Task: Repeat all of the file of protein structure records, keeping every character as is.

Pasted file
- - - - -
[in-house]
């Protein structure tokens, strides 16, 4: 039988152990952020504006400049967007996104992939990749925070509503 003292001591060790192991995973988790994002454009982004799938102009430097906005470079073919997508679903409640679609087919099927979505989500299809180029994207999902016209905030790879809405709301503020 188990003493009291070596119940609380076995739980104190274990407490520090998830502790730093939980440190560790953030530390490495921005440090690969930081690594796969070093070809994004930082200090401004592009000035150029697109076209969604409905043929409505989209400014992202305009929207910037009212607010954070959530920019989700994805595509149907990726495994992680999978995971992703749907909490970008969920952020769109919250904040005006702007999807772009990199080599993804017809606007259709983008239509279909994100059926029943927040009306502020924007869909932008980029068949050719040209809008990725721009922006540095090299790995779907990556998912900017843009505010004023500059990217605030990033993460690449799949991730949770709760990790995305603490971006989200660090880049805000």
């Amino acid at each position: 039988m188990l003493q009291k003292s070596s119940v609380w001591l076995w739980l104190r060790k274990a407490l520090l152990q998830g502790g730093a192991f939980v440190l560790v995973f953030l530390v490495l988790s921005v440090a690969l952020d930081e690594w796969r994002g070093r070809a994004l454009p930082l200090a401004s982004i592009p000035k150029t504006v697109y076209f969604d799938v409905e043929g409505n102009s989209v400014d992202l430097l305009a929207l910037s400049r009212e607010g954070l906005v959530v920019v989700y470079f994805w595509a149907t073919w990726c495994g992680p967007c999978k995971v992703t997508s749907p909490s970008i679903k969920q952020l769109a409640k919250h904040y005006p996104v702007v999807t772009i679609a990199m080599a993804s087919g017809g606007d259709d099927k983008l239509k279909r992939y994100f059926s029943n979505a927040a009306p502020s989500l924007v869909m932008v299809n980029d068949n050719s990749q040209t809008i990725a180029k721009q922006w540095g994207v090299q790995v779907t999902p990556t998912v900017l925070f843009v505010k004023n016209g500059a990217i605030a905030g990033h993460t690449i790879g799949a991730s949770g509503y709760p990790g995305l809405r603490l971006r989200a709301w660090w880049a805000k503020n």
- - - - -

[in-house]
């Protein structure tokens, strides 16, 4: 039988152990952020504006400049967007996104992939990749925070509503 003292001591060790192991995973988790994002454009982004799938102009430097906005470079073919997508679903409640679609087919099927979505989500299809180029994207999902016209905030790879809405709301503020 188990003493009291070596119940609380076995739980104190274990407490520090998830502790730093939980440190560790953030530390490495921005440090690969930081690594796969070093070809994004930082200090401004592009000035150029697109076209969604409905043929409505989209400014992202305009929207910037009212607010954070959530920019989700994805595509149907990726495994992680999978995971992703749907909490970008969920952020769109919250904040005006702007999807772009990199080599993804017809606007259709983008239509279909994100059926029943927040009306502020924007869909932008980029068949050719040209809008990725721009922006540095090299790995779907990556998912900017843009505010004023500059990217605030990033993460690449799949991730949770709760990790995305603490971006989200660090880049805000």
């Amino acid at each position: 039988m188990l003493q009291k003292s070596s119940v609380w001591l076995w739980l104190r060790k274990a407490l520090l152990q998830g502790g730093a192991f939980v440190l560790v995973f953030l530390v490495l988790s921005v440090a690969l952020d930081e690594w796969r994002g070093r070809a994004l454009p930082l200090a401004s982004i592009p000035k150029t504006v697109y076209f969604d799938v409905e043929g409505n102009s989209v400014d992202l430097l305009a929207l910037s400049r009212e607010g954070l906005v959530v920019v989700y470079f994805w595509a149907t073919w990726c495994g992680p967007c999978k995971v992703t997508s749907p909490s970008i679903k969920q952020l769109a409640k919250h904040y005006p996104v702007v999807t772009i679609a990199m080599a993804s087919g017809g606007d259709d099927k983008l239509k279909r992939y994100f059926s029943n979505a927040a009306p502020s989500l924007v869909m932008v299809n980029d068949n050719s990749q040209t809008i990725a180029k721009q922006w540095g994207v090299q790995v779907t999902p990556t998912v900017l925070f843009v505010k004023n016209g500059a990217i605030a905030g990033h993460t690449i790879g799949a991730s949770g509503y709760p990790g995305l809405r603490l971006r989200a709301w660090w880049a805000k503020n």